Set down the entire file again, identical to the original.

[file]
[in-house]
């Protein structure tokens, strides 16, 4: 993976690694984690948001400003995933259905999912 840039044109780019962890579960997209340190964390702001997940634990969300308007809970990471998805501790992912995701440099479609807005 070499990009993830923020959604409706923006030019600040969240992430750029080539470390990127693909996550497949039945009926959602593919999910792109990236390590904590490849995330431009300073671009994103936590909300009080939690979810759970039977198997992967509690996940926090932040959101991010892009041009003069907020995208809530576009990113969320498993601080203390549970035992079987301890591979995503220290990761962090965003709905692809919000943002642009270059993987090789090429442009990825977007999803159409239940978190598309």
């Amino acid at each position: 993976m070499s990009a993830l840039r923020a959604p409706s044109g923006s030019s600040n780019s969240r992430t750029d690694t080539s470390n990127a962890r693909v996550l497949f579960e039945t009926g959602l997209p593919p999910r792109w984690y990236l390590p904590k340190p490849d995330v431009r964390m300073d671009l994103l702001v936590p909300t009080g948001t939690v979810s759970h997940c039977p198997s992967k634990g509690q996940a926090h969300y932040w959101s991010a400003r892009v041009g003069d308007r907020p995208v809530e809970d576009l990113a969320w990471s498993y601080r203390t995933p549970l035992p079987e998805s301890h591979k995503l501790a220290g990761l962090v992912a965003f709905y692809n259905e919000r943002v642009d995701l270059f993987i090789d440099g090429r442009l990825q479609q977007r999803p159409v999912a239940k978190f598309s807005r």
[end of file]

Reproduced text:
[in-house]
């Protein structure tokens, strides 16, 4: 993976690694984690948001400003995933259905999912 840039044109780019962890579960997209340190964390702001997940634990969300308007809970990471998805501790992912995701440099479609807005 070499990009993830923020959604409706923006030019600040969240992430750029080539470390990127693909996550497949039945009926959602593919999910792109990236390590904590490849995330431009300073671009994103936590909300009080939690979810759970039977198997992967509690996940926090932040959101991010892009041009003069907020995208809530576009990113969320498993601080203390549970035992079987301890591979995503220290990761962090965003709905692809919000943002642009270059993987090789090429442009990825977007999803159409239940978190598309």
């Amino acid at each position: 993976m070499s990009a993830l840039r923020a959604p409706s044109g923006s030019s600040n780019s969240r992430t750029d690694t080539s470390n990127a962890r693909v996550l497949f579960e039945t009926g959602l997209p593919p999910r792109w984690y990236l390590p904590k340190p490849d995330v431009r964390m300073d671009l994103l702001v936590p909300t009080g948001t939690v979810s759970h997940c039977p198997s992967k634990g509690q996940a926090h969300y932040w959101s991010a400003r892009v041009g003069d308007r907020p995208v809530e809970d576009l990113a969320w990471s498993y601080r203390t995933p549970l035992p079987e998805s301890h591979k995503l501790a220290g990761l962090v992912a965003f709905y692809n259905e919000r943002v642009d995701l270059f993987i090789d440099g090429r442009l990825q479609q977007r999803p159409v999912a239940k978190f598309s807005r």